Toronto's set-up man was expected to be out for the remainder of the year after he tore his calf muscle during a rundown between first and second base in Game 2 of the ALDS. At the time, Cecil broke down into tears because he thought there was zero chance of him returning during the postseason. Apparently, all it took was one week to completely change his outlook.
"I wasn't planning on testing it at all, I was planning to cheer my [tail] off, get treatment and that would be the end of it, but then it felt so good after the first couple of days," said Cecil, who has been closely monitored by Blue Jays trainer George Poulis.
"I think it was right after somebody hit a home run in Texas. George was right next to me, and I looked at him and I said, 'George, I'm going to pitch in the World Series,' and he was just like, 'Sounds good.'"
Cecil threw off flat ground on Thursday for the second consecutive day. That process will continue for the next several days, and he's not expected to attempt throwing off a mound until near the conclusion of the ALCS. He's a week removed from the injury, so discomfort should be expected. Cecil said he has "no pain whatsoever," and that his leg just feels a little weak.
The goal for him over the next week will to be build up the strength in the weakened calf muscle. Cecil is mixing treatment with resistance exercises that involve Poulis holding onto his foot, and then having Cecil pull back, push forward and move side to side. He combines that with calf raises, and the hope is that over time the strength will return.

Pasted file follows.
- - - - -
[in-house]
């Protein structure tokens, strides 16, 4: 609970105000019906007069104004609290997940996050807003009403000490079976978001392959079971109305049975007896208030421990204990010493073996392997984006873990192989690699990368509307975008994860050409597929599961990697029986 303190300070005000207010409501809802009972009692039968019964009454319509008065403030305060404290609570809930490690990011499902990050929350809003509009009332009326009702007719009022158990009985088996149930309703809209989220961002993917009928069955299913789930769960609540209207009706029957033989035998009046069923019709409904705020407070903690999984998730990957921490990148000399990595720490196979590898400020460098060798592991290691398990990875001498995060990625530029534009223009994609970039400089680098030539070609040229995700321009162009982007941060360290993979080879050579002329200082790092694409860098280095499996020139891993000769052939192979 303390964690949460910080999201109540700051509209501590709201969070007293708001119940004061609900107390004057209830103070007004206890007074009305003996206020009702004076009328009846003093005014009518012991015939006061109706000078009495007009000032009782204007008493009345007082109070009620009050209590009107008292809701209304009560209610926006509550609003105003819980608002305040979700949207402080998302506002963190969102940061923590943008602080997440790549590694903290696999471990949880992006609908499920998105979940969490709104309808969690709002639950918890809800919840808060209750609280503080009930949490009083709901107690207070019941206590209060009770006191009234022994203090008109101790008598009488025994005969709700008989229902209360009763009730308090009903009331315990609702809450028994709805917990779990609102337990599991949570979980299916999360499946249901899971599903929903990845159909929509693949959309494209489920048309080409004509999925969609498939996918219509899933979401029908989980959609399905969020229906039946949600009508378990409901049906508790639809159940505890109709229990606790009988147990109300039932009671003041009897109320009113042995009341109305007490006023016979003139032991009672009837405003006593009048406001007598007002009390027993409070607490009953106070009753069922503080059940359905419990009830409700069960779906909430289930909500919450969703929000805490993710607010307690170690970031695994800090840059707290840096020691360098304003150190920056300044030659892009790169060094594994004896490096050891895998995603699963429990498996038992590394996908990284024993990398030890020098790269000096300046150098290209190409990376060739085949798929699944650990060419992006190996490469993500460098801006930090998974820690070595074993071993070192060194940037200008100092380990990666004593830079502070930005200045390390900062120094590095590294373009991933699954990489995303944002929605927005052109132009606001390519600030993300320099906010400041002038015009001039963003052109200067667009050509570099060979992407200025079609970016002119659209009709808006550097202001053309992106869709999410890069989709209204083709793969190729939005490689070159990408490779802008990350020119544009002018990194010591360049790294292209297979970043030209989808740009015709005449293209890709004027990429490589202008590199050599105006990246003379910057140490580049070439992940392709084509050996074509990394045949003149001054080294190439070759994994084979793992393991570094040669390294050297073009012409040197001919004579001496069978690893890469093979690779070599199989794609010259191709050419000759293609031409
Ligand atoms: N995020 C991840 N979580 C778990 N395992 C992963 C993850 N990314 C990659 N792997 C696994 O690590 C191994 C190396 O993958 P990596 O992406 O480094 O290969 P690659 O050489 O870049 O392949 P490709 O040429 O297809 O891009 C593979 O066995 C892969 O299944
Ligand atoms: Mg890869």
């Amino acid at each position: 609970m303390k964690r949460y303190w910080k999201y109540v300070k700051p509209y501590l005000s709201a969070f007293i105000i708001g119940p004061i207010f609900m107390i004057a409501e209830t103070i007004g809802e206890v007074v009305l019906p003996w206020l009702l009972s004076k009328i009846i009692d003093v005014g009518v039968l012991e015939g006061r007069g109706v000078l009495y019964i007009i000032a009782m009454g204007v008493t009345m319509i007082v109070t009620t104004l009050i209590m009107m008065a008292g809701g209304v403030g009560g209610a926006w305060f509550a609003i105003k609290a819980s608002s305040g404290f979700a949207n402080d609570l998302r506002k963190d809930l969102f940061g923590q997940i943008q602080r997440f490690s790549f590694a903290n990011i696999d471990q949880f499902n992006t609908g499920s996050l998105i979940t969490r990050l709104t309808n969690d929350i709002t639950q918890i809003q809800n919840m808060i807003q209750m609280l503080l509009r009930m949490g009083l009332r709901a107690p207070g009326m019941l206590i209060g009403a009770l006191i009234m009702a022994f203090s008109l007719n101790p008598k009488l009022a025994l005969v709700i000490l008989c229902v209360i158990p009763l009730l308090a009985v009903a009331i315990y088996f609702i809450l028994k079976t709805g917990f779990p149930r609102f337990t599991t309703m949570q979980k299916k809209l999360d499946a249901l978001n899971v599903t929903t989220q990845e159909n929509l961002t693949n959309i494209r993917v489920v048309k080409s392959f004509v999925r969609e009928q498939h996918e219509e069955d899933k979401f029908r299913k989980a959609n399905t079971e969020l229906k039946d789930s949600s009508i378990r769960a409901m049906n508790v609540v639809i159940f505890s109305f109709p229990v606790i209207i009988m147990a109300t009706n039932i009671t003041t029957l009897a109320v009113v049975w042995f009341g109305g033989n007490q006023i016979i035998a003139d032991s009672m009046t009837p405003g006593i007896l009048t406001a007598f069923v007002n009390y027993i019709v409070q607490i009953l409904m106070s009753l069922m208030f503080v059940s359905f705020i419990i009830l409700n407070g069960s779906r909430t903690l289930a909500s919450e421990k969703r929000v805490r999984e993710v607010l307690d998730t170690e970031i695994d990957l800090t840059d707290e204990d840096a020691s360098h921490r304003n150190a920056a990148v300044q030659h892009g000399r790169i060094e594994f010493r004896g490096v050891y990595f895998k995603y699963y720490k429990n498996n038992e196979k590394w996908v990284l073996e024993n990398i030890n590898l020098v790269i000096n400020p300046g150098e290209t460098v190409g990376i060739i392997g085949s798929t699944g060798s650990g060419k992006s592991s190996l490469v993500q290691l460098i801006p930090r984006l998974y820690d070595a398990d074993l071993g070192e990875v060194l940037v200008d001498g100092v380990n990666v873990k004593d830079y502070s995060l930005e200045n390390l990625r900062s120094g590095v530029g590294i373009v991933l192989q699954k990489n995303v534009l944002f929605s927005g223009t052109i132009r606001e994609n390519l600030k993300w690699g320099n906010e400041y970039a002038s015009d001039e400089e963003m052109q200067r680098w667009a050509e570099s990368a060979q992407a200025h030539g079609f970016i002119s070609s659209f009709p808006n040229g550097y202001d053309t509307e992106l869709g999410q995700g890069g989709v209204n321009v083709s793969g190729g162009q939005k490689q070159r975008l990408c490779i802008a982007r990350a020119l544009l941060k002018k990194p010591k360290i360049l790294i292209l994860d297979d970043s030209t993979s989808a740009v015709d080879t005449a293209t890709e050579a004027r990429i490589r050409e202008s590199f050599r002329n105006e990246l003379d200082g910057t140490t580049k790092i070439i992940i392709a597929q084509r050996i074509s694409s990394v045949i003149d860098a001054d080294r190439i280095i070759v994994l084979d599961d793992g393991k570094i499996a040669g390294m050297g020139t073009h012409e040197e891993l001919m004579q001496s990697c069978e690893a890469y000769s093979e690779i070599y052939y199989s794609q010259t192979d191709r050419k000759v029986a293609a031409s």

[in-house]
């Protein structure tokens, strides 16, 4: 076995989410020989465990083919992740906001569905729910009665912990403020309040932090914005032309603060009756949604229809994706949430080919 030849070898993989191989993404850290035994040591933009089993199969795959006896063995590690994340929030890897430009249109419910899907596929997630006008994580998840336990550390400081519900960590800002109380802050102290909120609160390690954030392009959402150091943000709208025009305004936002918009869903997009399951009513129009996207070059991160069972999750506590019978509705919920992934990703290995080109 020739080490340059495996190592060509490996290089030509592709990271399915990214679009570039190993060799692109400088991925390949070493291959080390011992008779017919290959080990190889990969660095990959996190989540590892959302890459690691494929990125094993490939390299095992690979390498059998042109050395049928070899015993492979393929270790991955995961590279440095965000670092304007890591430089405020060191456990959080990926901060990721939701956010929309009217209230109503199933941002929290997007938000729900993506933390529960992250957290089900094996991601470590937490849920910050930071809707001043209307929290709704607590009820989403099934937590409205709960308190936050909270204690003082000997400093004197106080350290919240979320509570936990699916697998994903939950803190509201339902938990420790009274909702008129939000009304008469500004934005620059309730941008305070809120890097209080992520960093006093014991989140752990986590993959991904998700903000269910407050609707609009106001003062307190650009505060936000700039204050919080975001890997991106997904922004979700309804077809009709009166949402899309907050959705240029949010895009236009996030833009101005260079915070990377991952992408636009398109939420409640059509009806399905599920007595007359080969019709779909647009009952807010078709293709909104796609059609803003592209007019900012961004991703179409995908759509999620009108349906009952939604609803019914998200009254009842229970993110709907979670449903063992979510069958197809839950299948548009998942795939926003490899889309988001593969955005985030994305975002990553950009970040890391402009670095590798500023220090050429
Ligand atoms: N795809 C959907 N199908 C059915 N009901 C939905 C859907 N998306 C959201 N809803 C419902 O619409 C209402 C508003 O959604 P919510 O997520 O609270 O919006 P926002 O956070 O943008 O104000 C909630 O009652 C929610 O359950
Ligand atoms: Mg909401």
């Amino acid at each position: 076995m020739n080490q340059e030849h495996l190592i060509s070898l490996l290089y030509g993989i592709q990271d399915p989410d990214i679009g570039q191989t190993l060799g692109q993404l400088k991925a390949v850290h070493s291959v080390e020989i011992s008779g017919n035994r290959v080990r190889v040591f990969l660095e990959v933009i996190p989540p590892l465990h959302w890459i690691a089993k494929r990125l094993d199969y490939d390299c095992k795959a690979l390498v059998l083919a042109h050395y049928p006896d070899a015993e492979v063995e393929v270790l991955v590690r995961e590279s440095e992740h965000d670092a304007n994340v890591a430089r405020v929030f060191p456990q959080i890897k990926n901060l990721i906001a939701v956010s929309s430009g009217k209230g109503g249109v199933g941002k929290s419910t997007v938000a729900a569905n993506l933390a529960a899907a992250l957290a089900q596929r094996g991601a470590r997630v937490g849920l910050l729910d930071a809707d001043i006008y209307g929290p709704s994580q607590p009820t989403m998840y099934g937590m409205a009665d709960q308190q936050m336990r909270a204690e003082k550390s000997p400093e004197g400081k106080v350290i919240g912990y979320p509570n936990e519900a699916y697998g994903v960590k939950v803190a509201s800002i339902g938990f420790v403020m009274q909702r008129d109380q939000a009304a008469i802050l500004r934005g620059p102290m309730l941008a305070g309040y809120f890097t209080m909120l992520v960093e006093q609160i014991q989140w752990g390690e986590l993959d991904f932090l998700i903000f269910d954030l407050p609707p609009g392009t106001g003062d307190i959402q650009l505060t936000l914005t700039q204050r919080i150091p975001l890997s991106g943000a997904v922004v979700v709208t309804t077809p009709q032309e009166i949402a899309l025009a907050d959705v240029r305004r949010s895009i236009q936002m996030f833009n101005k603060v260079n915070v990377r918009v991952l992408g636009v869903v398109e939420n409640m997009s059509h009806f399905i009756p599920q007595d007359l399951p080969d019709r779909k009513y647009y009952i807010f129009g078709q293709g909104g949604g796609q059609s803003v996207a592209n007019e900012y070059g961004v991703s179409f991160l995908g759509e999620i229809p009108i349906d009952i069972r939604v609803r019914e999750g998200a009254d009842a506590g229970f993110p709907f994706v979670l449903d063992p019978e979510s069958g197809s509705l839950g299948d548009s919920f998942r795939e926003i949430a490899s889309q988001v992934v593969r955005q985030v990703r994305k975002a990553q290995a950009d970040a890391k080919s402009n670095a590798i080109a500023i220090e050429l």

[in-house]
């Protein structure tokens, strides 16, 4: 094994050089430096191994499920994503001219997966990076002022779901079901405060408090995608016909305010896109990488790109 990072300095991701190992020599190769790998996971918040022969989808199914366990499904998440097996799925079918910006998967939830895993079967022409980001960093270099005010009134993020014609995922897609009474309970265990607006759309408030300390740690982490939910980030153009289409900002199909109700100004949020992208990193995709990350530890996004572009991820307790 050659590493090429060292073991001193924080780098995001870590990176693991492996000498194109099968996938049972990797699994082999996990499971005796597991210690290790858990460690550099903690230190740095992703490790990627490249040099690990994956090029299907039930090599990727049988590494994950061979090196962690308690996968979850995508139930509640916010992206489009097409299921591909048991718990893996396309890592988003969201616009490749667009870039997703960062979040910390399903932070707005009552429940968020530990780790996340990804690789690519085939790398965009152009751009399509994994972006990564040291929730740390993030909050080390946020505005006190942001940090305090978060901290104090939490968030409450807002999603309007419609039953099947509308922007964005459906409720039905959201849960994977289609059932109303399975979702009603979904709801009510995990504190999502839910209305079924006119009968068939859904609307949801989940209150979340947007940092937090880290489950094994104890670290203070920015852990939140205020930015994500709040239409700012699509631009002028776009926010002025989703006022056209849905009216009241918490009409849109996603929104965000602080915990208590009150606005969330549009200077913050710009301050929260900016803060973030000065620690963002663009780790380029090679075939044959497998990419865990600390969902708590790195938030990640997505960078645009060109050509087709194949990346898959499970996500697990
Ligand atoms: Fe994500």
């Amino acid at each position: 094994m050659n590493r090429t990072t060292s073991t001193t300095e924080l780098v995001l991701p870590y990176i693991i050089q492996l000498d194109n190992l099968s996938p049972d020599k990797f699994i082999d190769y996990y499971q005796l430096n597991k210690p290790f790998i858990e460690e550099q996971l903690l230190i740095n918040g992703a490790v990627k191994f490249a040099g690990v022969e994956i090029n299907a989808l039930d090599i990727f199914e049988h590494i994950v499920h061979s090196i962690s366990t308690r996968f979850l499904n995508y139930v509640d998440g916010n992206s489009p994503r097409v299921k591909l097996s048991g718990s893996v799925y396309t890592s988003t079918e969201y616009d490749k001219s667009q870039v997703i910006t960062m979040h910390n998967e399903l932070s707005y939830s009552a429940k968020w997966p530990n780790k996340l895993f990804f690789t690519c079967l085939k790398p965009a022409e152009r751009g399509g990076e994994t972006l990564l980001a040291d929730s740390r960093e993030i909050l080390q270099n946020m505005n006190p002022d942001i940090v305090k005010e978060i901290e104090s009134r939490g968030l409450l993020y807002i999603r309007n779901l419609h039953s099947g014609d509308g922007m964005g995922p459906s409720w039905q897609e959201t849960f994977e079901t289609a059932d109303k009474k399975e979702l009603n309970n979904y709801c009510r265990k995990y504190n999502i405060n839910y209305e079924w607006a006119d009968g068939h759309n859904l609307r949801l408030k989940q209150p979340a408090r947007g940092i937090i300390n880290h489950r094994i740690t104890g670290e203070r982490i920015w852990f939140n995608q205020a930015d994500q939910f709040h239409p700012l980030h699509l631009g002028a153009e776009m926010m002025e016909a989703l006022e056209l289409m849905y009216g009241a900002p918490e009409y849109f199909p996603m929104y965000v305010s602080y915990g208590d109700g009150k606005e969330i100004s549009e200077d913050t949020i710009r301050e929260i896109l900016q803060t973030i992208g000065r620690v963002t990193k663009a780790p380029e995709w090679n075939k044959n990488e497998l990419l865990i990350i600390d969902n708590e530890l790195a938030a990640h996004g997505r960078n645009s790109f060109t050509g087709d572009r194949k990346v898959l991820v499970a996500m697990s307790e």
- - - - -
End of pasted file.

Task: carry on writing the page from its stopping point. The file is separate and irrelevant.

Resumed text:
There's no set timetable for Cecil to begin running, which will likely be one of the final steps he needs to clear before receiving clearance to return.
"The way things look right now, I'll be ready for the World Series," said Cecil, who hasn't allowed a run since June 21. "I told George, 'I think the biggest thing for me is going to be running.' Pitching doesn't make me do the action that I did it on, obviously I did it trying to run. Pitching wise, as long as the strength is there and everything, I think that will be fine. It's about being able to get off the mound if I need to."
Gregor Chisholm is a reporter for MLB.com. Read his blog, North of the Border, follow him on Twitter @gregorMLB and Facebook, and listen to his podcast. This story was not subject to the approval of Major League Baseball or its clubs.